You probably can't get simpler than Sud Vino e Cucina, a restaurant in Bedford-Stuyvesant specializing in traditional Italian food with an emphasis on specialties of southern Italy. The simplicity starts with the dining room, which is absolutely minimal. Some candles on the tables, some white lights strung up around the bar, a sky-blue wall at the front, lots of brick along the sides. Nothing says Italian, but the interior looks inviting and warm, a respite from windy streets. The Spinners and the Four Tops play on the stereo. Sud's menu, divided into crostini, insalate, antipasti, and pasta, shuns highfalutin-ness in favor of clarity. So does the cooking itself.
We started with the antipasto Italiano ($11), a plate of many good things, including Asiago cubes, slices of Brie, rounds of goat cheese (made in house and doused in pepper), olives, cacciatorini salami rounds, and a pot each of honey and a reduction of balsamic vinegar. We particularly loved the DIY-ness of the antipasto, and we spent many happy minutes exploring various permutations: brie + olive + balsamic, goat cheese + honey, fatty salami + sharp Asiago, etc.
Of the four specials on offer that night, we tried one, chicken cacciatore ($17), though all sounded nice. Out came a chicken breast, pounded flat and fried, delicately blanketed by a smear of tomato sauce. Capers and herbs made an appearance too, but as hints rather than overtures. This isn't simple as in "hey, how'd they do that?" but simple as in "we know how you did it, which makes us appreciate your technique all the more."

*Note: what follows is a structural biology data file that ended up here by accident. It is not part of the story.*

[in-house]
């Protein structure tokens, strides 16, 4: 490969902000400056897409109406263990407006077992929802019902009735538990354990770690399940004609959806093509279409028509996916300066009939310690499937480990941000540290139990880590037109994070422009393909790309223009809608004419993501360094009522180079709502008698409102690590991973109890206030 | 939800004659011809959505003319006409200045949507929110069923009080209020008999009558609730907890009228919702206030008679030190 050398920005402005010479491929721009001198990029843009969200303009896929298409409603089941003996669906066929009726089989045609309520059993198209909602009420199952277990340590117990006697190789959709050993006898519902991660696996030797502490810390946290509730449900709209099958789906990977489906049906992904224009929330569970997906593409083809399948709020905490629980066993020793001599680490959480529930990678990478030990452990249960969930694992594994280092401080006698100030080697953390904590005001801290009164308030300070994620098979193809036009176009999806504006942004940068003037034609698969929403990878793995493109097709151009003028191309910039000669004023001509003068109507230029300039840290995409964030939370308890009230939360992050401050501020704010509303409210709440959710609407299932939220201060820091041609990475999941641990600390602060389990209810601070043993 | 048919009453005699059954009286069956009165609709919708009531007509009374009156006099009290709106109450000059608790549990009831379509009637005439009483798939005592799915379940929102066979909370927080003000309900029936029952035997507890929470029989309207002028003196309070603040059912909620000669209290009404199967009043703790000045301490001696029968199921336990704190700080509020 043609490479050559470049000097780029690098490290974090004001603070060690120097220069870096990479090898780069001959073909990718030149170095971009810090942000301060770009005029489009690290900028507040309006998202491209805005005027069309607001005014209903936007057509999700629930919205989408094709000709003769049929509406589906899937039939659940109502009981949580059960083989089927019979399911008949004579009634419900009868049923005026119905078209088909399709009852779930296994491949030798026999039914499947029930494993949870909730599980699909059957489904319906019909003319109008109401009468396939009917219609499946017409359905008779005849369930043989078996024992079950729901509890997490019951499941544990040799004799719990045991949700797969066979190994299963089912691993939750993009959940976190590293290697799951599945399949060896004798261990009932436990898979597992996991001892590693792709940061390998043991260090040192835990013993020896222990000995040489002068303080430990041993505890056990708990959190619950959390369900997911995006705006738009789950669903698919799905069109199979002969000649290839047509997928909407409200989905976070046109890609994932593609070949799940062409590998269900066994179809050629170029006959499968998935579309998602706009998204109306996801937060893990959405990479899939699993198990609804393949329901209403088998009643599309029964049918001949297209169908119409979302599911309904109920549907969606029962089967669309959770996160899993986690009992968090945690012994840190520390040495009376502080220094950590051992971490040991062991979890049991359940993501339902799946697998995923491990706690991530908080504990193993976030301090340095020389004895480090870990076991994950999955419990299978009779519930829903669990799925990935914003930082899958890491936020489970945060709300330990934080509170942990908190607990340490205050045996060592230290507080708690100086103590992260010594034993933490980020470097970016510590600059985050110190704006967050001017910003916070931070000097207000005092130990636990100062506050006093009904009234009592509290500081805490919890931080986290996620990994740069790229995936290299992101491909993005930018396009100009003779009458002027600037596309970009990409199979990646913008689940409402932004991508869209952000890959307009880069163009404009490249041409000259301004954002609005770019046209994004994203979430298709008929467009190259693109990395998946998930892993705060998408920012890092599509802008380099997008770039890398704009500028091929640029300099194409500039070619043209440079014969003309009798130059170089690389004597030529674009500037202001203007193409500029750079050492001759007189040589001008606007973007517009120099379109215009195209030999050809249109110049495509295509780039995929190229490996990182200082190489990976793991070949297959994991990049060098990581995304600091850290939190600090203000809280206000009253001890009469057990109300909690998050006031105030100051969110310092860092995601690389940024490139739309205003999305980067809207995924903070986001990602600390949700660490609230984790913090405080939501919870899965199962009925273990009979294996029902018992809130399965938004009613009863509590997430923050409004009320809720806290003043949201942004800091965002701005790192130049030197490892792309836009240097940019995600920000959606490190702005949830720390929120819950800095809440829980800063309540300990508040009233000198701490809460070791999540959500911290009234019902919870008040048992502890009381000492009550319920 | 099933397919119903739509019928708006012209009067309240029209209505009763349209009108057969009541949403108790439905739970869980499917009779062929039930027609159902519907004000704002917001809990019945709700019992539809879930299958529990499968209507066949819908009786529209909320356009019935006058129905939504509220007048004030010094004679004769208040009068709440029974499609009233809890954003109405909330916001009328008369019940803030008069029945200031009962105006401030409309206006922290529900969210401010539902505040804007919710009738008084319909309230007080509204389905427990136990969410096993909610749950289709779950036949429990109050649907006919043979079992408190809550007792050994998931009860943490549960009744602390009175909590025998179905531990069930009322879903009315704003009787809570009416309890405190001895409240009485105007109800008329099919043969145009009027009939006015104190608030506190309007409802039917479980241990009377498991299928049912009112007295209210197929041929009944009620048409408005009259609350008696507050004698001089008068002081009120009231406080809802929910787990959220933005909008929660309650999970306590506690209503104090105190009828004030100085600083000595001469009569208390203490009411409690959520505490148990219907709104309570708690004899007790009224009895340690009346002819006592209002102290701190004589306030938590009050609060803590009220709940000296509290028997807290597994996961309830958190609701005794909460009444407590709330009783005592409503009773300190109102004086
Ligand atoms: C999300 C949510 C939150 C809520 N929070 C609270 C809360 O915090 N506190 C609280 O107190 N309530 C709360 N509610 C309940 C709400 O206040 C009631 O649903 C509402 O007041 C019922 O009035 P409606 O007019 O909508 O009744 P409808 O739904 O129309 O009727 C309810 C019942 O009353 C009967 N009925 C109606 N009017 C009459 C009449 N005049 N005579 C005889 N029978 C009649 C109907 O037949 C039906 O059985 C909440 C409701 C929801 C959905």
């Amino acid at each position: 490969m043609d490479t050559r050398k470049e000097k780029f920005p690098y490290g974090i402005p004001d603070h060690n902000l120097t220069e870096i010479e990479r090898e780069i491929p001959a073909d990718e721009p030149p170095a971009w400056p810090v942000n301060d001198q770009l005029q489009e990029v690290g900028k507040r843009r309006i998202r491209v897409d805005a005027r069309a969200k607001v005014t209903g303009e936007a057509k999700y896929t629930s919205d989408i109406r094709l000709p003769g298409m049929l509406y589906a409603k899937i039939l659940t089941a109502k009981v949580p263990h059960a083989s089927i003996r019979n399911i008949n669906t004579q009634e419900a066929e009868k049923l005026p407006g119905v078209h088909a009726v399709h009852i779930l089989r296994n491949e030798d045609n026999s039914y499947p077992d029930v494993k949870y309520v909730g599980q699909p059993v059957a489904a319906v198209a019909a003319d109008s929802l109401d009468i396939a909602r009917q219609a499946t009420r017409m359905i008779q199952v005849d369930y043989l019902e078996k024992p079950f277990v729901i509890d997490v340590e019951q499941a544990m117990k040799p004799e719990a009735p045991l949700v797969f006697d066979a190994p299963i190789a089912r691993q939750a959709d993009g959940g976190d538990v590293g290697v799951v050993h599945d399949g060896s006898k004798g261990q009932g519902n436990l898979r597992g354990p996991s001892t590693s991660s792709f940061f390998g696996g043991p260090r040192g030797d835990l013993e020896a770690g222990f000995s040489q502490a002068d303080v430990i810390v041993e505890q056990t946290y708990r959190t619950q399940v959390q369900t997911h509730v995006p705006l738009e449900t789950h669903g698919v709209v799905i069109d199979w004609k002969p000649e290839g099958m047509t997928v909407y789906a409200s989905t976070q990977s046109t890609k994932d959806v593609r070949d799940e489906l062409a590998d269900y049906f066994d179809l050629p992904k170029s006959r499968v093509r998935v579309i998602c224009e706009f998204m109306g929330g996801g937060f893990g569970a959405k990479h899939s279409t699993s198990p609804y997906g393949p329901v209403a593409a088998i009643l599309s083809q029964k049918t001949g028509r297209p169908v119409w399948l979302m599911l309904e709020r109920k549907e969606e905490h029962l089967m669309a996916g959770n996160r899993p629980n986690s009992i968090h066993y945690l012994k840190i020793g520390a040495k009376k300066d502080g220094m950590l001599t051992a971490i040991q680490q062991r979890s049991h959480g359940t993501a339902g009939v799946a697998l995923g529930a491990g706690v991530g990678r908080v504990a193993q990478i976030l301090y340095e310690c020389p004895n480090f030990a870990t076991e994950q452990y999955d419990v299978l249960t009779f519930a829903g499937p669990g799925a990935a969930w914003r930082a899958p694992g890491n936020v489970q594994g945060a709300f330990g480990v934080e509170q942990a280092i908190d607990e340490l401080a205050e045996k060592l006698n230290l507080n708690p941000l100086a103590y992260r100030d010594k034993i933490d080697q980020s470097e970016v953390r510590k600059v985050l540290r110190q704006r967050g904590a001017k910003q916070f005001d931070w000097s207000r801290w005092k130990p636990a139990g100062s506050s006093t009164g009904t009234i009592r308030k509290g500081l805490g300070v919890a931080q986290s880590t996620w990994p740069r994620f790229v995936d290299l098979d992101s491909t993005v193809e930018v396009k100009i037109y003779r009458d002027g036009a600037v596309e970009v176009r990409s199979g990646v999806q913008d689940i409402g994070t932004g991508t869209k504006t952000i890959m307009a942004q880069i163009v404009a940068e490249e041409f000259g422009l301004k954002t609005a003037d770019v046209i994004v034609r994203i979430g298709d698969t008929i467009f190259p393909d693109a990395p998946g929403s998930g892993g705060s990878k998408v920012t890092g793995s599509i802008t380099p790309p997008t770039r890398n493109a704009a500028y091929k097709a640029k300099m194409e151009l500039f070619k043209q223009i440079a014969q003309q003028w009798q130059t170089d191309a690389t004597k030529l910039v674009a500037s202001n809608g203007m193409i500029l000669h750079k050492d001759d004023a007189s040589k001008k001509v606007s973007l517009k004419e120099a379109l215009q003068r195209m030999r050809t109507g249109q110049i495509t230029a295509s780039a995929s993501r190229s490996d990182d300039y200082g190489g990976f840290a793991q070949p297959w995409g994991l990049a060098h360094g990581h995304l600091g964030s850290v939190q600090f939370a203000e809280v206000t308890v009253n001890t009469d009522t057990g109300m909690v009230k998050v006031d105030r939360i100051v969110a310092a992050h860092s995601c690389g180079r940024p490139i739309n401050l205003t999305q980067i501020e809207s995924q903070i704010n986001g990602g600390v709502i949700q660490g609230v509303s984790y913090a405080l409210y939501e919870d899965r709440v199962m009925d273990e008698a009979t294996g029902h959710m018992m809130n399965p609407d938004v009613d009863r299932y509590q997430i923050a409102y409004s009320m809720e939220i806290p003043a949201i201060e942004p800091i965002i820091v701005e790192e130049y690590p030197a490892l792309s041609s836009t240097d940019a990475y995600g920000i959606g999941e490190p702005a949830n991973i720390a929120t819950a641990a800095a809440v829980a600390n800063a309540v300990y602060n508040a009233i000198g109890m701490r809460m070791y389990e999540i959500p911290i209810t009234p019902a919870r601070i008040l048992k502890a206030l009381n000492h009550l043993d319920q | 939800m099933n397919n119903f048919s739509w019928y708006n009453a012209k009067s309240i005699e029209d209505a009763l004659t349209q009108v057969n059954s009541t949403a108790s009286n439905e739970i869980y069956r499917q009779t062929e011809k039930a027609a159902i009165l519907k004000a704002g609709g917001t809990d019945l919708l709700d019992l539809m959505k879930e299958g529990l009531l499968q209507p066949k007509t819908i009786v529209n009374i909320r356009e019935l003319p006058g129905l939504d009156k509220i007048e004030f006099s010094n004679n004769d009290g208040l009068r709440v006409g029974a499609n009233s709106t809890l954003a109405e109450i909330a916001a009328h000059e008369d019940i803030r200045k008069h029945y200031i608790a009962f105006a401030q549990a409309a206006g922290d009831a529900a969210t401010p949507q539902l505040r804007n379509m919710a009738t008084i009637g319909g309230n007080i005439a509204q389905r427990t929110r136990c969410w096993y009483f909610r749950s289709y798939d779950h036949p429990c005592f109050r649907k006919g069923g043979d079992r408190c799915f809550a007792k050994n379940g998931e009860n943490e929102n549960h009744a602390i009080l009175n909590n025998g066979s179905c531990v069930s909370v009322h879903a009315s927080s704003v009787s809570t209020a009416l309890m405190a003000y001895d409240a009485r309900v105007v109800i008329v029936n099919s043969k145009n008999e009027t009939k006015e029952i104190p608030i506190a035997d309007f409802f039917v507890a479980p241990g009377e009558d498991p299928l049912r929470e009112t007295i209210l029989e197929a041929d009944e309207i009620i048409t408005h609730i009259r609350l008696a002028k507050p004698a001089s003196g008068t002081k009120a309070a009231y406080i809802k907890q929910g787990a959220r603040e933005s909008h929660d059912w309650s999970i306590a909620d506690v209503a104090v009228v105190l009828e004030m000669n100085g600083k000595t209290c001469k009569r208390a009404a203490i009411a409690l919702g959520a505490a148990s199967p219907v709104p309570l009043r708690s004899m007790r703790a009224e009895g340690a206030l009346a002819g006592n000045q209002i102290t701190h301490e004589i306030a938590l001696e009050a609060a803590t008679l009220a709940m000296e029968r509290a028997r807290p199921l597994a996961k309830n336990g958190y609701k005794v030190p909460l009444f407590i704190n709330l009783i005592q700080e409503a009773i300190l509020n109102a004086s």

Sud has several pastas. The puttanesca ($13) has al dente spaghetti tossed with tomato sauce, anchovies, capers, and olives, an acidic, salty mishmash. Chunks of tomatoes and olives gave the fishy sauce some texture. The perfect presentation countervailed the dish's inherent rustic quality.
And then came the mocha buttercream cake ($7). The frosting melted in our mouths, and the cake was sweet in all senses of the word. At the bar, our server and the manager flirted over their knowledge of Romance languages.
With Do or Dine three doors down, Borough around the corner, and Saraghina, Celestino, and Peaches Hothouse nearby, Bed-Stuy has become a go-to for good food. Sud prefers to keep its ambitions, well, simpler, offering benefits, such as wine specials, to those who like it on Facebook or Twitter, and solid southern Italian to anyone who comes through the door. It might not get your heart racing, but it won't leave you brokenhearted either. It's best for: an amenable date.